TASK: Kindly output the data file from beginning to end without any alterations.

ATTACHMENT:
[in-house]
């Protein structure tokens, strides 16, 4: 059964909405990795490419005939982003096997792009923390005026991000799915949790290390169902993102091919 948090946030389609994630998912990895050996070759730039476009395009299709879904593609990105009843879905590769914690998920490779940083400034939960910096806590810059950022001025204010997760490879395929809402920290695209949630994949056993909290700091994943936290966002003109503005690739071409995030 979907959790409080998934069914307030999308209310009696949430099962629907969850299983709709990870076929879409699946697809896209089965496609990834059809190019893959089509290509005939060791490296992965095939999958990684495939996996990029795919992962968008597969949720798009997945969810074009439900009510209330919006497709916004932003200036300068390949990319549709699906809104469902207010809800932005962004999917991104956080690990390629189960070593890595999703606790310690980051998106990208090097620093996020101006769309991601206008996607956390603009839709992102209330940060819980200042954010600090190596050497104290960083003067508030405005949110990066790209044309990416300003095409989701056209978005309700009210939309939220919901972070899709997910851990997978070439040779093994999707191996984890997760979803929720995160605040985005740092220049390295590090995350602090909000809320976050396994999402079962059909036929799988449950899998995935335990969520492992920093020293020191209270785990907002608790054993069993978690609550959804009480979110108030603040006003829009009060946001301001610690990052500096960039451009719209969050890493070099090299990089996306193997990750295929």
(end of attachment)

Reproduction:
[in-house]
């Protein structure tokens, strides 16, 4: 059964909405990795490419005939982003096997792009923390005026991000799915949790290390169902993102091919 948090946030389609994630998912990895050996070759730039476009395009299709879904593609990105009843879905590769914690998920490779940083400034939960910096806590810059950022001025204010997760490879395929809402920290695209949630994949056993909290700091994943936290966002003109503005690739071409995030 979907959790409080998934069914307030999308209310009696949430099962629907969850299983709709990870076929879409699946697809896209089965496609990834059809190019893959089509290509005939060791490296992965095939999958990684495939996996990029795919992962968008597969949720798009997945969810074009439900009510209330919006497709916004932003200036300068390949990319549709699906809104469902207010809800932005962004999917991104956080690990390629189960070593890595999703606790310690980051998106990208090097620093996020101006769309991601206008996607956390603009839709992102209330940060819980200042954010600090190596050497104290960083003067508030405005949110990066790209044309990416300003095409989701056209978005309700009210939309939220919901972070899709997910851990997978070439040779093994999707191996984890997760979803929720995160605040985005740092220049390295590090995350602090909000809320976050396994999402079962059909036929799988449950899998995935335990969520492992920093020293020191209270785990907002608790054993069993978690609550959804009480979110108030603040006003829009009060946001301001610690990052500096960039451009719209969050890493070099090299990089996306193997990750295929």